Nothing is as important, when living the frugal rv living lifestyle, as finding cheap or free lodging as often as you can. If you plan to stay in one place for a long time, you will usually have to budget for a monthly rate somewhere given most people will eventually need power, water hookups or septic access. However, when we travel long distance, like our normal run from Glacier Nat’l Park, Montana to Illinois, we do all we can to avoid those expensive, nightly rv park rates along the way.
That is where freecampgrounds.com comes in. When planning our route, we always go to this site first to make sure that we plan stops in affordable camping areas. How many miles we drive per day depends on where our affordable sites are located. Along our route, once we get further east, the free campgrounds in the direction we’re headed begin to disappear – so we often use a Walmart parking lot for those times or splurge on an rv park the final night, to have access to dumping, hot showers, etc.
Here are the pros and cons we find with this site – even though there are some cons, you simply cannot afford to not take a moment to look because it could save you a bunch of money in the long run!
- Most of the sites are $10, less or free
- They have a search feature which is helpful if you know what town you plan to be in
- You can just click on a state and run through the entire list at a glance
- Wish they had a feature where they put dots on a map for each state to help with locations at a glance. Unsure how far the search feature searches. When searching through unfamiliar areas you become dependent on the names of the towns, which requires looking at a map at the same time.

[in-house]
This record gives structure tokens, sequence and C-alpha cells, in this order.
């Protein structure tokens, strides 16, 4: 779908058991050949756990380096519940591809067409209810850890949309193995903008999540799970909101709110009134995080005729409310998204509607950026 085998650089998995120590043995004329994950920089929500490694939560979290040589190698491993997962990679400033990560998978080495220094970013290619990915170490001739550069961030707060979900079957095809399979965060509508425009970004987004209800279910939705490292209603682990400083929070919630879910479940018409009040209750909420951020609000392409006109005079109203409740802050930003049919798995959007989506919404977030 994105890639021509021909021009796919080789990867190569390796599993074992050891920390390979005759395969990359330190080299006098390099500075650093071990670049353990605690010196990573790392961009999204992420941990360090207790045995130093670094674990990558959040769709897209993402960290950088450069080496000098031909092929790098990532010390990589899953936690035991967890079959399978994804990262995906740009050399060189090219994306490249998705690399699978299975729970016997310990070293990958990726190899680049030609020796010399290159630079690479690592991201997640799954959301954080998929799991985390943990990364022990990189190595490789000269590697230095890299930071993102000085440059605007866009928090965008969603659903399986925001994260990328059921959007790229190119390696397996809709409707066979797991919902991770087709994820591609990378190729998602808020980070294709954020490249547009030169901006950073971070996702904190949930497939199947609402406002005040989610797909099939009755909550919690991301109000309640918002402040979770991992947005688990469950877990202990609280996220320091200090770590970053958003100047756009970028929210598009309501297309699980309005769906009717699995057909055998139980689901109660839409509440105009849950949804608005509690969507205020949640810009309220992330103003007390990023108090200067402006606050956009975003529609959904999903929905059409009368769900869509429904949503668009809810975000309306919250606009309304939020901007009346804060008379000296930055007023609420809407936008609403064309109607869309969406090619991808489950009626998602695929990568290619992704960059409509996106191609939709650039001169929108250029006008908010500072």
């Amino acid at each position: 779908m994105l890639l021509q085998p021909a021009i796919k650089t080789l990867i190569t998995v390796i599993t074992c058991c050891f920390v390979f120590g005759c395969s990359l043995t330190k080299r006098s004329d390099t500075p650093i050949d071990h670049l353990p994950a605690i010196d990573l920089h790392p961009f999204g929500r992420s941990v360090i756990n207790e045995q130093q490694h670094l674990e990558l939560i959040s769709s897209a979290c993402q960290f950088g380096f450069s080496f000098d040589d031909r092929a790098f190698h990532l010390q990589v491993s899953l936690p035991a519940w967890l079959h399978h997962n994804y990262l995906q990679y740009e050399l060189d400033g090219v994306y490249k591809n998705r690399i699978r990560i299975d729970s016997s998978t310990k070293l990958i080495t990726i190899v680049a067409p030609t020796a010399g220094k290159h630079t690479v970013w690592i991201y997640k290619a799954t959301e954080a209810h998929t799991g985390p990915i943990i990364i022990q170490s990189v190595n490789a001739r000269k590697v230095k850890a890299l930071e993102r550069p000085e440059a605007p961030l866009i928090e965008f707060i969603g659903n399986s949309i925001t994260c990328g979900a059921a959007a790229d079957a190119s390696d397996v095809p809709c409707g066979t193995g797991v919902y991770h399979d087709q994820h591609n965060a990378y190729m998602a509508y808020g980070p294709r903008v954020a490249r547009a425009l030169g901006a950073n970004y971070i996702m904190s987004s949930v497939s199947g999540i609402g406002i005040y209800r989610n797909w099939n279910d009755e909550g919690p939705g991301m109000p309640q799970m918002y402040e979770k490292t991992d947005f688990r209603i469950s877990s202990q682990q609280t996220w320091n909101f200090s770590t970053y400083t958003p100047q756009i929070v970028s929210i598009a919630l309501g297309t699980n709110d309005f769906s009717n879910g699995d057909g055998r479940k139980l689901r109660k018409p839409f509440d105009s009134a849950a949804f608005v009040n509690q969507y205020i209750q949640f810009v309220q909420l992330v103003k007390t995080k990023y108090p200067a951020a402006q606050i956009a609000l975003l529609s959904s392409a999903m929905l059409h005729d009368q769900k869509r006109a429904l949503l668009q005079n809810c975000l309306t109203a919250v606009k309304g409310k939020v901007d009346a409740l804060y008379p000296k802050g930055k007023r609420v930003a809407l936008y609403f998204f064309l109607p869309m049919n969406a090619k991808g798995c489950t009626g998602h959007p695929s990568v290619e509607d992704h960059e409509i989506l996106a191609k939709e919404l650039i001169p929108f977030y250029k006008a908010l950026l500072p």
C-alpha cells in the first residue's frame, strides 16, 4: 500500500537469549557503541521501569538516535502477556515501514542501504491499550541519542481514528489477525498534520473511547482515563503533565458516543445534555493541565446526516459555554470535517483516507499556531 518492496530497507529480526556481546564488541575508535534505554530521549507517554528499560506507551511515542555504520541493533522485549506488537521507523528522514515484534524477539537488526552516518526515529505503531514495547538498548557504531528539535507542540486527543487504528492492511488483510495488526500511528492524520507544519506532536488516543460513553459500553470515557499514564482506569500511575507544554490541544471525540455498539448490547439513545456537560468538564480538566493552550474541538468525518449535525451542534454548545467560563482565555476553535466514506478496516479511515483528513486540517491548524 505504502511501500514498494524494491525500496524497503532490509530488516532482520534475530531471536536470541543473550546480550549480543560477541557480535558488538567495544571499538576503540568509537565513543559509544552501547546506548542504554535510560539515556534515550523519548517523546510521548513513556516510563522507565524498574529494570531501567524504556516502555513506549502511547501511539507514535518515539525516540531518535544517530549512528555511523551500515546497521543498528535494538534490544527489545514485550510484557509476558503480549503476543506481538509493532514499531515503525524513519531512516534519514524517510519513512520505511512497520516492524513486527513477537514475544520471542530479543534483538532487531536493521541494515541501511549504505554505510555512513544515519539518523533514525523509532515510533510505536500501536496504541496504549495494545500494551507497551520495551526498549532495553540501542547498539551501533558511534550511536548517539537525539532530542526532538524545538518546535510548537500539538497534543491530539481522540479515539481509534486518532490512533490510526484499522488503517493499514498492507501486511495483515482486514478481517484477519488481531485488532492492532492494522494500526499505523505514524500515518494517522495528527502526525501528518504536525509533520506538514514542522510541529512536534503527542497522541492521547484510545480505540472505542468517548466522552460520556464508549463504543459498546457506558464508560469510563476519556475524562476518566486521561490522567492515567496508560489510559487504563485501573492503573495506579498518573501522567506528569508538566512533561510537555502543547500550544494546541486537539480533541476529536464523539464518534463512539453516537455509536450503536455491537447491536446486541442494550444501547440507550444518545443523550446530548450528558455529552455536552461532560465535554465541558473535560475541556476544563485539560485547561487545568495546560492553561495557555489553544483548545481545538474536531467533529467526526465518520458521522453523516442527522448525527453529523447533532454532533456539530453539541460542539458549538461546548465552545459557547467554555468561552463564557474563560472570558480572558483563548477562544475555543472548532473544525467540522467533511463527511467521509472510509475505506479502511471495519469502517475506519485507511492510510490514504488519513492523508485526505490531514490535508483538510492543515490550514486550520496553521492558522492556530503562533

- Not a large database for most states – but you can help other rvers by adding sites you discover on your journeys! Because there aren’t scores of cheap or free rv sites, we never click any options in the search feature…just let anything available in the general vicinity appear and then we read the description.
- Sometimes data is outdated and prices have gone up, so if a phone number is available be sure to call first to make sure they are still in business and/or that their rate is still economical.
- Don’t expect free rv sites with full hookups or amenities – these are affordable places to stop for the night, but that is all. Read descriptions carefully. Some say “boondocking” meaning there are no hookups whatsoever.
This site, even with some imperfections, is worth the little time it takes to scan an area of the map when searching to save money on your rving journey. We are grateful that the site exists and appreciate having it available. It has saved us money in the past and will do so in the future, too!
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